Recently, I gave a talk to a group of women in Singapore. I spoke about it previously on this blog. The subject of this presentation was G-d’s Calendar. I spoke about different elements of time in the Bible and how these important increments are observed today in Judaism.
The first marker of time is the day. In Genesis 1:5, it says that G-d “called the light Day, and the darkness He called Night. And the evening and the morning were the first day.” We learn some interesting facts from this verse. First, that a day in the creation account is a 24 hour period and therefore G-d created the Earth in 6 literal days. Secondly, we learn how Judaism understands a day as sundown to sundown. We practice this today as well, as Shabbat, for example, begins at sundown on Friday and ends at sundown on Saturday.
We see in Daniel 6:10 that Daniel prayed 3 times each day. This is still practiced in Judaism today. The three prayer services are: Shacharit (morning), Mincha (afternoon), and Maariv (evening). Shacharit comes from the Hebrew word “Shachar”, which means “dawn” or “morning”. Maariv comes from the Hebrew word “Erev”, which means evening. Mincha comes from the Hebrew word for “gift”. When considering the three times of day to pray, does it not make sense that the middle prayer service would be the most difficult one to do? One must interrupt his/her day and take the time to pray and commune with G-d. That is why it is called “gift”.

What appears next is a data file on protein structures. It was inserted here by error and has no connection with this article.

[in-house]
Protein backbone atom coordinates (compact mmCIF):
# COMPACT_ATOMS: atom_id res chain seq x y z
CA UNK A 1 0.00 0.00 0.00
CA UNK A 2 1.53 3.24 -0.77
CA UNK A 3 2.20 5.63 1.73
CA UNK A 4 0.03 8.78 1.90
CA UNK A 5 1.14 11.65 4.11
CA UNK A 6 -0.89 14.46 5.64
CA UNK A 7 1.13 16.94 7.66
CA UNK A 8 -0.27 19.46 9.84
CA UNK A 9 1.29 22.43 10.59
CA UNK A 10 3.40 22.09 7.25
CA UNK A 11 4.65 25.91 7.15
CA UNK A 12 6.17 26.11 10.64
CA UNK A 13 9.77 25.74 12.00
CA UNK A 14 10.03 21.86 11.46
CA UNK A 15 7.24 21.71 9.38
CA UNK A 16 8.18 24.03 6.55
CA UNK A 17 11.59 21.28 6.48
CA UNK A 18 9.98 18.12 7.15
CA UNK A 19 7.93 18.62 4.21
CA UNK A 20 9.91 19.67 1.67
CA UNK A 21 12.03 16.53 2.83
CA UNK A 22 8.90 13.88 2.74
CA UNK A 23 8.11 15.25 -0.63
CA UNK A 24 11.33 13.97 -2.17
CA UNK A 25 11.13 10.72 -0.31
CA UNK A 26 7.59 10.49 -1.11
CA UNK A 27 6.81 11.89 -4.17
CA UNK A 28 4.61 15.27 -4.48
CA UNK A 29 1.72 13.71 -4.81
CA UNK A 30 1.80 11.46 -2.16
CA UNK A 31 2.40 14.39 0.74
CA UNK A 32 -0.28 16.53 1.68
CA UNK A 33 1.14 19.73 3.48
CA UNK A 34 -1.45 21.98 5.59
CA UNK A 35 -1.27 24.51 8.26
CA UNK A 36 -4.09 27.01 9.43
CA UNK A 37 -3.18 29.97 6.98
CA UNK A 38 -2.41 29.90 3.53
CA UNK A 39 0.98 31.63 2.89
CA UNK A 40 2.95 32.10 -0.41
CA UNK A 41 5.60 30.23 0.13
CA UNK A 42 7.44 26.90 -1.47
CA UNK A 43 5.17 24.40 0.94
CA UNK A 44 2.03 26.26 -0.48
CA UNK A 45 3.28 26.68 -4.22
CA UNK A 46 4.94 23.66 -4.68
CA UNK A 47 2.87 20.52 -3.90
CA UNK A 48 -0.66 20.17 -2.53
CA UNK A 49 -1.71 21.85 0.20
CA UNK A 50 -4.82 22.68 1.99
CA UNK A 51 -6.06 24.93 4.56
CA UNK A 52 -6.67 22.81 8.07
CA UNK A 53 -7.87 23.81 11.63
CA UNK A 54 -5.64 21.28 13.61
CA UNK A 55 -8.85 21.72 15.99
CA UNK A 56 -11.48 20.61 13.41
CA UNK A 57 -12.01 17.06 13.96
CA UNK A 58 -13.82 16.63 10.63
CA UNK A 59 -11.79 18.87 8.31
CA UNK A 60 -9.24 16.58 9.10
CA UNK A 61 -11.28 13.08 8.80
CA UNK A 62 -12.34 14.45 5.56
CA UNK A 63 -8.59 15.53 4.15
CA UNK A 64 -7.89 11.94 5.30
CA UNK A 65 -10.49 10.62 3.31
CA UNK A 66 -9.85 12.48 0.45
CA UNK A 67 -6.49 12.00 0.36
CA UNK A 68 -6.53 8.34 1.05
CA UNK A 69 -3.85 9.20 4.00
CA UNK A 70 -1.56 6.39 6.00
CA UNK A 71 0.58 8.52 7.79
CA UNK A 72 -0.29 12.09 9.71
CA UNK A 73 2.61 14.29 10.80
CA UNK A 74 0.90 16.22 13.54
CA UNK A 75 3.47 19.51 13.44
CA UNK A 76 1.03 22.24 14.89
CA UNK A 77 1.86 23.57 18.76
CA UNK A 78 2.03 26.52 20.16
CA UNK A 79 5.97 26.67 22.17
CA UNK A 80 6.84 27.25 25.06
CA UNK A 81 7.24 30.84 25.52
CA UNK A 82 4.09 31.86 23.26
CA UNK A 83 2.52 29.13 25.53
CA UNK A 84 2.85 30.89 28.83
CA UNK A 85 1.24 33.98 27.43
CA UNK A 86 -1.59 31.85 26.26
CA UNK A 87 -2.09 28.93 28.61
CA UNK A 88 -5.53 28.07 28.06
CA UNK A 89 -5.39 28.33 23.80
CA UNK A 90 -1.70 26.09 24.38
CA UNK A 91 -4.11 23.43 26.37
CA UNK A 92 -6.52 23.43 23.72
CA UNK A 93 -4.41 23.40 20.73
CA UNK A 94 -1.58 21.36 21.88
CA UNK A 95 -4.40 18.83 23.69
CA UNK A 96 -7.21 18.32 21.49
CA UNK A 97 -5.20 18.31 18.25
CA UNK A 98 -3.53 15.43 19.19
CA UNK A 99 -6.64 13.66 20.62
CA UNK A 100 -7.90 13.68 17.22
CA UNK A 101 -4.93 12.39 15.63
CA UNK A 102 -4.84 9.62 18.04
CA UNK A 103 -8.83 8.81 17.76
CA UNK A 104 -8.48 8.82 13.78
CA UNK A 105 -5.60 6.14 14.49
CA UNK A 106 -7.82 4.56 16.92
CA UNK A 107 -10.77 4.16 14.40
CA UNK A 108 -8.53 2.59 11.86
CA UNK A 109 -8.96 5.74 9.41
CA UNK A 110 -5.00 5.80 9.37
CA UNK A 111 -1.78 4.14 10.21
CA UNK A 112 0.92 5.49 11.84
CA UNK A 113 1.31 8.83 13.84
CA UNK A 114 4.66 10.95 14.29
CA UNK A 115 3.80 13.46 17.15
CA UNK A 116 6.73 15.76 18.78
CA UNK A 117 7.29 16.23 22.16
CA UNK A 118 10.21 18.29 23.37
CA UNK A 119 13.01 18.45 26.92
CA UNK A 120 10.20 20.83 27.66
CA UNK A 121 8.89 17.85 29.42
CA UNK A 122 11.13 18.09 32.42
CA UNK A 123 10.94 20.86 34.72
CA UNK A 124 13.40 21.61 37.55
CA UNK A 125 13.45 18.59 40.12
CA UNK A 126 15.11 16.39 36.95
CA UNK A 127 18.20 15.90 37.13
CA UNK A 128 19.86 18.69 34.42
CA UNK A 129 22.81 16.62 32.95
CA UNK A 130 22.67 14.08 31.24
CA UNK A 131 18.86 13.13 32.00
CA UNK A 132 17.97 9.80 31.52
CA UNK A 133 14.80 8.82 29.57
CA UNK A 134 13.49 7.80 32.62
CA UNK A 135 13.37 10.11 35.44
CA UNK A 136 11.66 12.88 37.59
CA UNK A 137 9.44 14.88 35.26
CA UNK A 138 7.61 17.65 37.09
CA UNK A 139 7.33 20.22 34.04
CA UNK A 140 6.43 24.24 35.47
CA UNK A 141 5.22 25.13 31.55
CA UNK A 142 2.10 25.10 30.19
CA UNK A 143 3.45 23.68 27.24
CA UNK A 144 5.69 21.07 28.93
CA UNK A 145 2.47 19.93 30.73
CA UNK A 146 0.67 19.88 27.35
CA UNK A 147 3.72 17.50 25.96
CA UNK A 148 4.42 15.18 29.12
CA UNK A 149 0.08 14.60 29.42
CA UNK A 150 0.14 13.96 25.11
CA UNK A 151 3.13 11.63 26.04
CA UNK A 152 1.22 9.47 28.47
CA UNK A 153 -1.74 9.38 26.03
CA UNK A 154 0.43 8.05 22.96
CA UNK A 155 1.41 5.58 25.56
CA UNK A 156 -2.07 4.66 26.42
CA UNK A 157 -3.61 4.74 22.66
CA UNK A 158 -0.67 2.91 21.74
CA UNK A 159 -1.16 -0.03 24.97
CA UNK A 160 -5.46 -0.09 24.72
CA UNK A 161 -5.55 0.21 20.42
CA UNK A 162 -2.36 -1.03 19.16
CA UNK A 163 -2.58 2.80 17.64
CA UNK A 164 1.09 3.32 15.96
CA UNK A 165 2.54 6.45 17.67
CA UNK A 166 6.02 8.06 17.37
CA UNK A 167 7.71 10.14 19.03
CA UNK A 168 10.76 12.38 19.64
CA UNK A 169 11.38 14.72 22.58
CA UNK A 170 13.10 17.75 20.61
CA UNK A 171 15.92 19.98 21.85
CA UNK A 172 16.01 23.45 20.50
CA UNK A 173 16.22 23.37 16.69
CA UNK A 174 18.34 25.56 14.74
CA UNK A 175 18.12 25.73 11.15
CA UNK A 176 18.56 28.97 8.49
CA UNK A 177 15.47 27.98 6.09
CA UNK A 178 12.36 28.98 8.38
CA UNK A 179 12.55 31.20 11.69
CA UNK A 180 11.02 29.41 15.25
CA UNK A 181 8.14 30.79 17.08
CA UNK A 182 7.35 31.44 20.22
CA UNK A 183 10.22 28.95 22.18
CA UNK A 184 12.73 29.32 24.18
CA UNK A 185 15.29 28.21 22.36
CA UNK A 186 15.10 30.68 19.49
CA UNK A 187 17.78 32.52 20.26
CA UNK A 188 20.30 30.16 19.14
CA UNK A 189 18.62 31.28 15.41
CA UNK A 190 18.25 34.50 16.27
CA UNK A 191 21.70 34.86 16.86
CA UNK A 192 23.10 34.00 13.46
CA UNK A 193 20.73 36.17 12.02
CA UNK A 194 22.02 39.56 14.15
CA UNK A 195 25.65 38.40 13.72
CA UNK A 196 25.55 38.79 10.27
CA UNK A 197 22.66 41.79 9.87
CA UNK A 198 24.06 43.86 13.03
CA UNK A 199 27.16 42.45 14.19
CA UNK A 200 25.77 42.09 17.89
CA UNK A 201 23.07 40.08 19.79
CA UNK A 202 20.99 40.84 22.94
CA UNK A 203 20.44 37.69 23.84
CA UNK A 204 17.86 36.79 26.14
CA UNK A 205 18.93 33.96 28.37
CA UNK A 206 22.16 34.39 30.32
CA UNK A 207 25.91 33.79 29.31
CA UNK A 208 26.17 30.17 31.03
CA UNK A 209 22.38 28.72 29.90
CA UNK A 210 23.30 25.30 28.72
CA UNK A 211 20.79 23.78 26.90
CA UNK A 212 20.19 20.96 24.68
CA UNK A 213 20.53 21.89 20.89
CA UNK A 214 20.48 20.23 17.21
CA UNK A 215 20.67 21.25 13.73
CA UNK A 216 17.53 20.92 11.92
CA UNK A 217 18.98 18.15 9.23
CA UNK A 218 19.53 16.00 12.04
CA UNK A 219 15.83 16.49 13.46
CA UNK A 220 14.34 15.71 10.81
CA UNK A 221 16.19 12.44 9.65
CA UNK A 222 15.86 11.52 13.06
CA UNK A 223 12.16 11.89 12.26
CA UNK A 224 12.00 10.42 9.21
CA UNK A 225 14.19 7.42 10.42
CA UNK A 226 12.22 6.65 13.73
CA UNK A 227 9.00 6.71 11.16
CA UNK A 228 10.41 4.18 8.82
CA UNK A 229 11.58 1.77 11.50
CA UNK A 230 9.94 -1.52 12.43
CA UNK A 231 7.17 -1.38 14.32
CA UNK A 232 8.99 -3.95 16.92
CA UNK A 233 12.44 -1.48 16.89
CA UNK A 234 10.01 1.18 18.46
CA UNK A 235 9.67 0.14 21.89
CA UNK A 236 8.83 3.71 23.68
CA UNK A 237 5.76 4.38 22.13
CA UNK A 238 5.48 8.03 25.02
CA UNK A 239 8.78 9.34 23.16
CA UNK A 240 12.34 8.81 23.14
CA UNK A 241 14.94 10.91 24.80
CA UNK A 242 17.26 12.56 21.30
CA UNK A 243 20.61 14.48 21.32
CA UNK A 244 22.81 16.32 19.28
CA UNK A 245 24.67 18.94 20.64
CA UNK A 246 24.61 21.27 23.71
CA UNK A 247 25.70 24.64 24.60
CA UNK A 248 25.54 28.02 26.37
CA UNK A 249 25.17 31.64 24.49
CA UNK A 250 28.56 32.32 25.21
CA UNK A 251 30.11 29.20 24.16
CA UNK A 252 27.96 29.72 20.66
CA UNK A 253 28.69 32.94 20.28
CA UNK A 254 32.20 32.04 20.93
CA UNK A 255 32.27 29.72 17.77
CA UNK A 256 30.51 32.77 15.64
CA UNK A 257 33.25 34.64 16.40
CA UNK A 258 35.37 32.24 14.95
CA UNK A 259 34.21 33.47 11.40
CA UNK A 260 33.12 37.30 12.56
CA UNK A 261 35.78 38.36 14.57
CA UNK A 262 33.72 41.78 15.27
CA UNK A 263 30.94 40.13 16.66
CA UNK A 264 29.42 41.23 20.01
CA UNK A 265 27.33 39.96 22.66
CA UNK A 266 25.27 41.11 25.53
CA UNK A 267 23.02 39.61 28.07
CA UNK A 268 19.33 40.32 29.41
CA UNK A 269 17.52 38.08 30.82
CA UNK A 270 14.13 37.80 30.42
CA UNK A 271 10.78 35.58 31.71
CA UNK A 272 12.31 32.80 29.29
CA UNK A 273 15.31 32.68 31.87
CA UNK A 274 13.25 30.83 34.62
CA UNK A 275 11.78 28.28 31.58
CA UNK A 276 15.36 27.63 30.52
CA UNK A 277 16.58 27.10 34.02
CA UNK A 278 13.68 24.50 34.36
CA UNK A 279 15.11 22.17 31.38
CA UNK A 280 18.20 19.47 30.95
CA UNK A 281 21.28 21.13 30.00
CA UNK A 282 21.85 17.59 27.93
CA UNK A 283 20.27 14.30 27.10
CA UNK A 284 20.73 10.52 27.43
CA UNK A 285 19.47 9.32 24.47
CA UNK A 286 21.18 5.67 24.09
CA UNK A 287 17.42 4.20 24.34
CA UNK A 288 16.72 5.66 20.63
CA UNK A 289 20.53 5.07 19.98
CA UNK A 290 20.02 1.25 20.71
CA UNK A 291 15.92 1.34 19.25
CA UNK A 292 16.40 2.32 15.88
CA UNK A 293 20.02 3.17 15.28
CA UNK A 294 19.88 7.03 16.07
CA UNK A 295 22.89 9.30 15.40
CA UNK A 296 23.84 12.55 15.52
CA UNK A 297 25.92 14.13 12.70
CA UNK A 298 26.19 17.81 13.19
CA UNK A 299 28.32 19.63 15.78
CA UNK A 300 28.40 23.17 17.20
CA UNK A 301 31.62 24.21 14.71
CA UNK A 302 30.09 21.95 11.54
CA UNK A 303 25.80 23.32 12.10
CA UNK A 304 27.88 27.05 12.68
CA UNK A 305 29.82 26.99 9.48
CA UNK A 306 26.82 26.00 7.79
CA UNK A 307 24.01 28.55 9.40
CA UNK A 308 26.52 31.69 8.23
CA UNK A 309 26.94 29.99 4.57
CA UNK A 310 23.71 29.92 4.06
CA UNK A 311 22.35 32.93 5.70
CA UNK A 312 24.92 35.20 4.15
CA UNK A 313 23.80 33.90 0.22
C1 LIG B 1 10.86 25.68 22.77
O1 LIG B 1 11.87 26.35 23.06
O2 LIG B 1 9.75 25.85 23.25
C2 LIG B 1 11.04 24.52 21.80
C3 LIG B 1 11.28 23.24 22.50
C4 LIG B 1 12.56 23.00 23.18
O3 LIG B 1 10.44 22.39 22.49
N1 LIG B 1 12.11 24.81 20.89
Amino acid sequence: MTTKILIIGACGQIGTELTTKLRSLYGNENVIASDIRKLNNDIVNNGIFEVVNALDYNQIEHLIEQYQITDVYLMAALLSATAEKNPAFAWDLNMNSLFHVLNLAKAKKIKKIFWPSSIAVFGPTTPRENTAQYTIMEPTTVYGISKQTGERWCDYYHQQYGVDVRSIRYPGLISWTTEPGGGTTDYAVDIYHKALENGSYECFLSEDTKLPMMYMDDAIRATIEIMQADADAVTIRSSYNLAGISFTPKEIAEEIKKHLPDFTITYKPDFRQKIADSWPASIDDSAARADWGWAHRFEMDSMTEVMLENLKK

We also read in Psalm 55:17 that King David states: “Evening, and morning, and at noon, will I pray, and cry aloud: and He shall hear my voice.”
These are two examples which give us some insight into the development of the times for the prayer services in Judaism. Perhaps you may want to consider implementing this practice in your own life. You may not want to follow the Jewish prayer service found in a Siddur*, but you may want to pray Psalms and praise the L-rd at three distinct times during your day. This would be a great way to draw closer to the L-rd and to give yourself more opportunity to listen to Him.
*A siddur is a Jewish prayer book, containing a set order of daily prayers. The word siddur comes from the Hebrew root ס־ד־ר meaning “order”. The prayers mainly consist of Scripture which has been put together into meaningful prayers.